The obligatory face masks could not hide their pleasure, as the clubbers in the Spanish city of Girona moved to the noisy rhythms of house music played by a live DJ.
For the first time in eight months, Girona had part of its nightlife this weekend, thanks to a pilot digital pass scheme that authorities hope will allow communication without the spread of coronavirus.
But under a scheme to revive the hospitality sector, Girona residents could get a digital card in one night, allowing them to go to a concert or dine at five restaurants.
To do this, they had to download an application on their mobile phones and undergo a COVID-19 antigen test, show a negative PCR test or evidence that they already had a coronavirus.
About 250 people took tickets for the Saturday club every 20 minutes.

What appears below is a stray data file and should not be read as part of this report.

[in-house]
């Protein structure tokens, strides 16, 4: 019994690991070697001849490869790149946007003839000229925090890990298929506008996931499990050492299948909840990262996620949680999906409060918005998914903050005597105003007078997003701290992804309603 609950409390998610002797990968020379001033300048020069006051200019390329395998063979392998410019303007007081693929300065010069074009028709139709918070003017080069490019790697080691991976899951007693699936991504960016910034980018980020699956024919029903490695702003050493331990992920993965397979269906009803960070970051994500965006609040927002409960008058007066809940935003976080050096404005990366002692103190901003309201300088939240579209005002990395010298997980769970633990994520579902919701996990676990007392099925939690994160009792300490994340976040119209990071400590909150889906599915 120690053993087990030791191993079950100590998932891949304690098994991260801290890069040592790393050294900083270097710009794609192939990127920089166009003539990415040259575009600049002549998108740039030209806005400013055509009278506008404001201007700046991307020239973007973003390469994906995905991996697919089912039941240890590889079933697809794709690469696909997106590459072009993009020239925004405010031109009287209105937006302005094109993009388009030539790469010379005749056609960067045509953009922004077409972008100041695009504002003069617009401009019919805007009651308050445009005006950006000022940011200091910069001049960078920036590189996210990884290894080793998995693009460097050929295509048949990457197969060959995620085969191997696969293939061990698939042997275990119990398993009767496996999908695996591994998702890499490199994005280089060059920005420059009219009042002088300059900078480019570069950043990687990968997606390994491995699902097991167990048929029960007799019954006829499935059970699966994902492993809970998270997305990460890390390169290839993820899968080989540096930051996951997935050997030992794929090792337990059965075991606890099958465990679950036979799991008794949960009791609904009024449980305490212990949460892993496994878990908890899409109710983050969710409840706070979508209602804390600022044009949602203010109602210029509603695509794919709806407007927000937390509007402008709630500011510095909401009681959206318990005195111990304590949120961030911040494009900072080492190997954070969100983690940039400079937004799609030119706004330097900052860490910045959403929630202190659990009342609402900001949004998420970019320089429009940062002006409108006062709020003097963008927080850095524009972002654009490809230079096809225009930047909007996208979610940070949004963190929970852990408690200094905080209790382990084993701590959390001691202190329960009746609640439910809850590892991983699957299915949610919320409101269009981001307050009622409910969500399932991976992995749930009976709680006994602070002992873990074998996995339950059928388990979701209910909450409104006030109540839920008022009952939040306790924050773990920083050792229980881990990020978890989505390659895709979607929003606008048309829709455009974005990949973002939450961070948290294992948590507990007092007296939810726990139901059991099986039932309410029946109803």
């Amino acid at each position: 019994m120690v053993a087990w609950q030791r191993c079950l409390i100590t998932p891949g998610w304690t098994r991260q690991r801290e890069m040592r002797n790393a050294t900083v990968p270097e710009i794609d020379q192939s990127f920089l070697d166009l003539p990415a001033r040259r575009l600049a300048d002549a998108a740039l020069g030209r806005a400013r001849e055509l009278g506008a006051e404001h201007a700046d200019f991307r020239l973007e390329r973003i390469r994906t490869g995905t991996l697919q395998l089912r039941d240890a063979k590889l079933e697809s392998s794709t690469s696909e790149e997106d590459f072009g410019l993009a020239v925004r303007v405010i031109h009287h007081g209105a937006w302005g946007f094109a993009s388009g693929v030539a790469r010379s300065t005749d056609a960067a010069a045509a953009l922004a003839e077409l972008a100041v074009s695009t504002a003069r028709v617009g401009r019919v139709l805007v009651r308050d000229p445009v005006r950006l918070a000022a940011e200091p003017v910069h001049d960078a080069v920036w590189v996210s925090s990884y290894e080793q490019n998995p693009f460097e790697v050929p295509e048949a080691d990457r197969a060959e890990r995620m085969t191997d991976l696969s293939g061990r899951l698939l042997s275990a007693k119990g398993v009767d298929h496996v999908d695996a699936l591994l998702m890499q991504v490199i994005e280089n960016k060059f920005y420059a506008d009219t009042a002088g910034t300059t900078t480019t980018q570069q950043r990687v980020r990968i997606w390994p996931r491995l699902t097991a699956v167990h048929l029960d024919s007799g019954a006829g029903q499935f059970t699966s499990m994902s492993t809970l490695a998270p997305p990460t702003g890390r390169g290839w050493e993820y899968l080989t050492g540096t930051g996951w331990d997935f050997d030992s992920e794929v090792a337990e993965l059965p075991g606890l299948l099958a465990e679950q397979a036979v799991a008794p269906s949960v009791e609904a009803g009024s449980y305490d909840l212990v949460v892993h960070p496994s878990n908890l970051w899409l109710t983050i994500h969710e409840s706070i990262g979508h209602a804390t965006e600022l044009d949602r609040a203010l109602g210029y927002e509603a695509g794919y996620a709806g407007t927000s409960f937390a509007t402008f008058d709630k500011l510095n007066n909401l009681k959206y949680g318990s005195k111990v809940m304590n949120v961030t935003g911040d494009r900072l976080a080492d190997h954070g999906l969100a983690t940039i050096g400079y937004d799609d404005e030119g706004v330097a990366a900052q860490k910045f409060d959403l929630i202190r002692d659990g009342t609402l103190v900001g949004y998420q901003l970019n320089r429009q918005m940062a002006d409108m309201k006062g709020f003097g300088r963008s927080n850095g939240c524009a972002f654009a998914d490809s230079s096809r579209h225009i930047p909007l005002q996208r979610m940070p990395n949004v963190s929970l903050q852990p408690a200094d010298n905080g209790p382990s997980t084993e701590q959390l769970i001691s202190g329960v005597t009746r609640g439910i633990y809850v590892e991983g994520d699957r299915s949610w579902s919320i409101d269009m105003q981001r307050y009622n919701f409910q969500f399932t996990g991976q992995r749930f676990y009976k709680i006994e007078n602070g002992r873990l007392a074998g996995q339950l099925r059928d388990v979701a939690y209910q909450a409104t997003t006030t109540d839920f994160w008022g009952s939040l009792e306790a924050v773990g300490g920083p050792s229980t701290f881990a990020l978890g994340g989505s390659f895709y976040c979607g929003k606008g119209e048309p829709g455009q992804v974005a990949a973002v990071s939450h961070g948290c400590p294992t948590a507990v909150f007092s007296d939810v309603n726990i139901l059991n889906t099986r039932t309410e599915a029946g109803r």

“I think it’s great because it all affects us mentally. We can be physically well, but not psychologically, so I think this kind of activity, controlled and with security measures, is great,” said Susanna Bergaz, 26. factory worker from Girona.
The five restaurants that took part were allowed to operate with a capacity of 80%.
The pass is valid for up to 36 hours and costs between € 2.50 and € 8.50 ($ 3- $ 10.50).
“The Open Girona initiative is a project that aims to test a model of digital tests and vaccination gaps to reopen Girona in a safe and controlled way,” the Blockchain Center of Catalonia, a public body organizer, said in a statement Sunday.
The test concert in Barcelona in March, where 5,000 people took quick tests for COVID-19 and crowded on the spot without social distancing, did not lead to infections, organizers said earlier this month, giving hope to the dying live music sector. KBN2CE251
($ 1 = 0.8321 euros)
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